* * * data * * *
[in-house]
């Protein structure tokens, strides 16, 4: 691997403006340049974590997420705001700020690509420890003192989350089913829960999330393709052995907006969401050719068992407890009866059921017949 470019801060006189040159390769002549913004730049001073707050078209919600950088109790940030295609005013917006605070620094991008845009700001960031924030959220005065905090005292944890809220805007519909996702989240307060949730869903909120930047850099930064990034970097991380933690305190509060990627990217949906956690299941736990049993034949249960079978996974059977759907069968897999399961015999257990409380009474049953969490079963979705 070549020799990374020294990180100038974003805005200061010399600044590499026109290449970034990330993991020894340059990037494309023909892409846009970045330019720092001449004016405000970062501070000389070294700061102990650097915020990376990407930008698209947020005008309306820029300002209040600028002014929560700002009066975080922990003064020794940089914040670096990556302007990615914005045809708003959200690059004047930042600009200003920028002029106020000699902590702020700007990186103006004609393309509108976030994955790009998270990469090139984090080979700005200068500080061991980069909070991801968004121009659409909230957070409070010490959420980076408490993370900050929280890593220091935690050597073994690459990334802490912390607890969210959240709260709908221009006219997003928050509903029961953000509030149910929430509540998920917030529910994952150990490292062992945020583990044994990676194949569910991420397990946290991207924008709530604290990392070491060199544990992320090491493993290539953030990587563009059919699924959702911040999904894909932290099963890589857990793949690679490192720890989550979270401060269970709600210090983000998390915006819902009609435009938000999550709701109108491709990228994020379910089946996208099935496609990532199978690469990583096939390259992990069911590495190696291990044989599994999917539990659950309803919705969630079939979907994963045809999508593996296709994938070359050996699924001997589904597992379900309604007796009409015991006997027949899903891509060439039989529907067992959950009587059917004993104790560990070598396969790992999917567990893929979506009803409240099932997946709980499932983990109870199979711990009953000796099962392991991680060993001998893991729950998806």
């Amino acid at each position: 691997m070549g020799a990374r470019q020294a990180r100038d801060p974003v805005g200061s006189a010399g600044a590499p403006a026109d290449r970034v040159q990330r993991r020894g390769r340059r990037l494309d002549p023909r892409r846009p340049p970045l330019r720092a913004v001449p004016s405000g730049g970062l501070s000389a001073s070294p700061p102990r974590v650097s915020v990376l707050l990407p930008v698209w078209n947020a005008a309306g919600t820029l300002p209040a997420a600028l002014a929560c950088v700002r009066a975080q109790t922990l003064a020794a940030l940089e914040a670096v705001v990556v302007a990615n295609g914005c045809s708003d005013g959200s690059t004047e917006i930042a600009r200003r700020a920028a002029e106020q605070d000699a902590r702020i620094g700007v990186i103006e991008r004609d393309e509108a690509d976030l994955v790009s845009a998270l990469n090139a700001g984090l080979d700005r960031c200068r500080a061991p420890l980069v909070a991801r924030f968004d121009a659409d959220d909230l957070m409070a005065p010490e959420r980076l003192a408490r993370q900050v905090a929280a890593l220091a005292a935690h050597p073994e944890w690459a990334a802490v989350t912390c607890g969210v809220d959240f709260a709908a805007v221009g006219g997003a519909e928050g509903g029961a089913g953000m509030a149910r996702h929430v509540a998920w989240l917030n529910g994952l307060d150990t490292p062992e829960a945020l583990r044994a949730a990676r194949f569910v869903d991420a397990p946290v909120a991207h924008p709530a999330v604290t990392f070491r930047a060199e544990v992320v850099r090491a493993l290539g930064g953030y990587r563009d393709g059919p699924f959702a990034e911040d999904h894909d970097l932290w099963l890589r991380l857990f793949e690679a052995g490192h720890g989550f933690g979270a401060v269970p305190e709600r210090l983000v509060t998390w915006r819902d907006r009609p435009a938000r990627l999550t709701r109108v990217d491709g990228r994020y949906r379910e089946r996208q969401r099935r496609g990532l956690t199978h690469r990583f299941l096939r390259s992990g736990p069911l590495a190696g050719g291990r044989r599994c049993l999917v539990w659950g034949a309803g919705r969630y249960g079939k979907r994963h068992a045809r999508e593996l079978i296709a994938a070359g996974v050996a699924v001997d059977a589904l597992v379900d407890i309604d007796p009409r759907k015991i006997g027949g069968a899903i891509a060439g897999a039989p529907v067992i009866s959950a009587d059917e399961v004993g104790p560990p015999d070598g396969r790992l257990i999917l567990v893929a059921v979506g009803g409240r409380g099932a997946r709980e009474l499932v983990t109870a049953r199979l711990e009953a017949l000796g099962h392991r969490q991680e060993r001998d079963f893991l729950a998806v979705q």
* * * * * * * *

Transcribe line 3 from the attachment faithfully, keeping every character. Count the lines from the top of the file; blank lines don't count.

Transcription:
């Amino acid at each position: 691997m070549g020799a990374r470019q020294a990180r100038d801060p974003v805005g200061s006189a010399g600044a590499p403006a026109d290449r970034v040159q990330r993991r020894g390769r340059r990037l494309d002549p023909r892409r846009p340049p970045l330019r720092a913004v001449p004016s405000g730049g970062l501070s000389a001073s070294p700061p102990r974590v650097s915020v990376l707050l990407p930008v698209w078209n947020a005008a309306g919600t820029l300002p209040a997420a600028l002014a929560c950088v700002r009066a975080q109790t922990l003064a020794a940030l940089e914040a670096v705001v990556v302007a990615n295609g914005c045809s708003d005013g959200s690059t004047e917006i930042a600009r200003r700020a920028a002029e106020q605070d000699a902590r702020i620094g700007v990186i103006e991008r004609d393309e509108a690509d976030l994955v790009s845009a998270l990469n090139a700001g984090l080979d700005r960031c200068r500080a061991p420890l980069v909070a991801r924030f968004d121009a659409d959220d909230l957070m409070a005065p010490e959420r980076l003192a408490r993370q900050v905090a929280a890593l220091a005292a935690h050597p073994e944890w690459a990334a802490v989350t912390c607890g969210v809220d959240f709260a709908a805007v221009g006219g997003a519909e928050g509903g029961a089913g953000m509030a149910r996702h929430v509540a998920w989240l917030n529910g994952l307060d150990t490292p062992e829960a945020l583990r044994a949730a990676r194949f569910v869903d991420a397990p946290v909120a991207h924008p709530a999330v604290t990392f070491r930047a060199e544990v992320v850099r090491a493993l290539g930064g953030y990587r563009d393709g059919p699924f959702a990034e911040d999904h894909d970097l932290w099963l890589r991380l857990f793949e690679a052995g490192h720890g989550f933690g979270a401060v269970p305190e709600r210090l983000v509060t998390w915006r819902d907006r009609p435009a938000r990627l999550t709701r109108v990217d491709g990228r994020y949906r379910e089946r996208q969401r099935r496609g990532l956690t199978h690469r990583f299941l096939r390259s992990g736990p069911l590495a190696g050719g291990r044989r599994c049993l999917v539990w659950g034949a309803g919705r969630y249960g079939k979907r994963h068992a045809r999508e593996l079978i296709a994938a070359g996974v050996a699924v001997d059977a589904l597992v379900d407890i309604d007796p009409r759907k015991i006997g027949g069968a899903i891509a060439g897999a039989p529907v067992i009866s959950a009587d059917e399961v004993g104790p560990p015999d070598g396969r790992l257990i999917l567990v893929a059921v979506g009803g409240r409380g099932a997946r709980e009474l499932v983990t109870a049953r199979l711990e009953a017949l000796g099962h392991r969490q991680e060993r001998d079963f893991l729950a998806v979705q």